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2013.11.22 Fri, by Translated by: Daniel Szehin Ho
The “Contemporary” of an Ancient Capital: Report from OCAT Xi’an

“Between Character and Calligraphy”: Qiu Zhenzhong, Wang Dongling, and Xu Bing

OCAT Xi’an(OCAT, Xi’an, China)Nov 4, 2013–Feb 28, 2014

The opening exhibition of the OCAT Xi’an displays none of the experimentation found in the shows at its Shenzhen equivalent, nor any traces of the rash and rushed attempts to “manifest regional culture” evident in the city’s numerous “modern-traditional” architectural hybrids. Instead, it revives the exhibition “Between Character and Calligraphy,” shown last year at the Shenzhen headquarters —“Between Character and Calligraphy 2” (even the same installation team was assembled and brought over from Shenzhen)[ed: the “2” is elided in the English title]. Yet this is not merely a “safe strategy” on the part of the curators, but rather an attempt at easing the museum into its new home. Though the contemporary art scene is still rather negligible in the ancient, former capital of Xi’an, some exhibitions certainly do take place. Indeed, one half of the works at the Xi’an Art Museum concern contemporary art. However, OCAT, located in the Qujiang New Zone, is the first institution to focus solely on the contemporary.

The significance of the decision to open this museum goes without saying, and questions regarding how region-specific and well received it will be must be set aside for now (see our interview with Karen Smith, the museum’s executive director for more). The inaugural exhibition in Xi’an does, however, pose the question of how calligraphy relates to contemporary art — or rather how it becomes a part of it.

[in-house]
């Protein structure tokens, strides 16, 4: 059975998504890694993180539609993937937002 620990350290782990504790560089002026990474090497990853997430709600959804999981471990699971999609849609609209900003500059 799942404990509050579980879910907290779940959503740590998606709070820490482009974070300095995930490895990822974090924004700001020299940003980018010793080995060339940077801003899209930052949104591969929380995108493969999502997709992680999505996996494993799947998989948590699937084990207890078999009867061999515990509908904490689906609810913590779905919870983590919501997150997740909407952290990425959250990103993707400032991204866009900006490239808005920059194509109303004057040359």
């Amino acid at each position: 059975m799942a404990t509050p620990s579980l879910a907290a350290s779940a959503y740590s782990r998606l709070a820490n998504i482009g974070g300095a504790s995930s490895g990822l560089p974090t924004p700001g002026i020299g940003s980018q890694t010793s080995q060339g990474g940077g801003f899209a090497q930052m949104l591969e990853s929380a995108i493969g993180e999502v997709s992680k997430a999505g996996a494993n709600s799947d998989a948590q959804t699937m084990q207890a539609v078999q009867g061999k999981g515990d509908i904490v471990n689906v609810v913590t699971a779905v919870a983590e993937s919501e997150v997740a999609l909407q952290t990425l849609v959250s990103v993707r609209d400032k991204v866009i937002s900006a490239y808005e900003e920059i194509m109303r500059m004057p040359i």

Of the three participating artists, Xu Bing undoubtedly has the closest connections with contemporary art, while Qiu Zhenzhong, with official duties with the China Calligraphers’ Association and professor at the Central Academy of Fine Art, and Wang Dongling, professor at the China Academy of Art, seem to belong more to the field of “calligraphy.” As well as his signature piece “New English Calligraphy,” Xu Bing’s first animated work is also present here. “The Character of Characters” (2012; first exhibited in San Francisco’s Asian Art Museum), features a dramatic and surrealist plot unfolding on a landscape painting reminiscent of Zhao Mengfu’s “Level Distance”; through imaginative transformations, the work outlines conceptually the historical development of Chinese characters. Though Qiu Zhenzhong’s “Characters To Be Deciphered” (1988) and “The Beast in the Jungle” (2012) both play with basic legibility, like Wang Donglin’s “Lanting Preface” [i.e. “Preface to the Orchid Pavilion”], ultimately these works belong more at the “calligraphic” end of the spectrum (and are actually rather different from the latter’s current works at the Ink Studio, of Caochangdi, Beijing, in which the artist incorporated techniques involving silver salt).

“Between Character and Calligraphy”, exhibition view

Wang Dongling, “Lanting Preface”, calligraphy on rice paper, 35.74 x 4.75m, 2013
王冬龄,《兰亭序》,宣纸书法,35.74 x 4.75m,2013

Regarding the relationship between calligraphy and contemporary art, both the theme of the exhibition and the choice of artists are circumspect. Since calligraphy is perhaps the artistic form with the strongest roots in local culture, it can serve as a “conduit” of sorts for the contemporary art scene’s attempt at expansion in Xi’an. Xu Bing on the one hand, and Qiu and Wang on the other just happen to embody the two major ways in which calligraphy — or, even more broadly, “tradition”— is engaged within contemporary art. For Xu Bing, the quality of the calligraphy is not the point; instead, his experimentation has always revolved around writing, and the culture it represents. This forms a perfect contrast to Qiu Zhenzhong and Wang Dongling, whose works’ point of departure lie within calligraphy itself. Conceptual elements, such as an on-site performance, give the artists some room to distance themselves from an overly rigid and traditional definition of “calligraphy”.